invisible gallons associated with [electricity]: NRDC, Water Efficiency.

view all book references

Technical Summary

Water Saving - Home

Project Drawdown defines water saving - home as: the use of low-flow fixtures and pressure regulators in the household. This solution replaces the use of conventional taps and showerheads.

To determine the overall impact of water saving in the home, an analysis of low-flow taps and showerheads was undertaken to estimate the worldwide domestic water savings, energy savings, and greenhouse gas emissions reductions in high-growth scenarios of adoption of these devices. Other water saving measures in the home – such as low-flow toilets, washing machines, etc. – may also provide marginal energy savings, but these were not included to simplify the analysis. Taps and showerheads were examined because they are relatively cheap to implement, pose minimal challenges when retrofitting, and can significantly reduce water and energy consumption.

Methodology  

Total Addressable Market [1]

This estimate takes into account a growing world population, increasing wealth, and national wealth distributions. The total addressable market is the total amount of residential water demanded globally for populations with a gross domestic product per capita of at least 10,000 international dollars, [2] and amounts to 139 trillion liters per year. Populations with lower wealth generally use much less water: in some cases they have no pipe-borne water to their homes, and for 20% of the world’s population water is not even available at community standpipes. Therefore, water-saving devices, which assume pipe-borne water, are not considered for these populations in this analysis.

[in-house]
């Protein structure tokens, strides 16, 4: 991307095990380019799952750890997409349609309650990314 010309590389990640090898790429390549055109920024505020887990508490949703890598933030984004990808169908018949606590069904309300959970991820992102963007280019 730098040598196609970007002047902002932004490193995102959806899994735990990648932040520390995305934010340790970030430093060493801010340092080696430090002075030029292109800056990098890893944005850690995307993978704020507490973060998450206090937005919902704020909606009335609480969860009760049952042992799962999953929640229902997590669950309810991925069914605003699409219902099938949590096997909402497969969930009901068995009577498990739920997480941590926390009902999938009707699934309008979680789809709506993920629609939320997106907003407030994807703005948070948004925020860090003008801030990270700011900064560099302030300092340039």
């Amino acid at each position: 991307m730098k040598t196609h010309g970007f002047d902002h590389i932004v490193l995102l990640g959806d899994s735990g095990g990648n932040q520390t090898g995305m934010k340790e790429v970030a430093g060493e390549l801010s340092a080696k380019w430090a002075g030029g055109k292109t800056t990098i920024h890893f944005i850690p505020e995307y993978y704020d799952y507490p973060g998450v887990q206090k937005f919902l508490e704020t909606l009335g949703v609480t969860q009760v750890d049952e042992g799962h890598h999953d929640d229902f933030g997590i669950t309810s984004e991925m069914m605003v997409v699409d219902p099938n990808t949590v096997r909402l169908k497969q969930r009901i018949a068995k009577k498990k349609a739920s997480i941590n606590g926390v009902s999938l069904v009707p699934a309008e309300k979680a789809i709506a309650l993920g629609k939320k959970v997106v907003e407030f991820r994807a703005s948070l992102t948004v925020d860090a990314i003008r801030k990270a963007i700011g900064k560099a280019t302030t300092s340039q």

For the target market, however, 54 percent of existing faucets and showerheads were taken as low-flow devices in 2014: that is the current adoption. [3] This is based on a survey of 10,000 residents in 10 countries of the Organization for Economic Cooperation and Development (OECD).

Adoption Scenarios [4]

The main drivers of adoption of low-flow taps and showerheads were assumed to be population and wealth, as indicated earlier. Adoption of these devices can increase in two ways – replacement of high-flow devices for the remaining 46 percent of the market (retrofitting), and increasing the number of people above the minimum wealth threshold (rising wealth). Retrofitting was assumed to occur entirely within the first 4 years of analysis (2015-2018).

Impacts of increased adoption of water saving (home) from 2020-2050 were generated based on three growth scenarios, which were assessed in comparison to a Reference Scenario where the solution’s market share was fixed at the current levels.

  • Plausible Scenario: In this scenario, 95 percent of the possible increase is captured, and low-flow devices are assumed to save 12.75 percent of water, based on the average of 3 sources: the United Nations (2006), Kaps & Wolf (2011), and Gleick et al (2003).
  • Drawdown Scenario: This scenario is similar to the Plausible Scenario, but the water savings are increased to one standard deviation above the mean.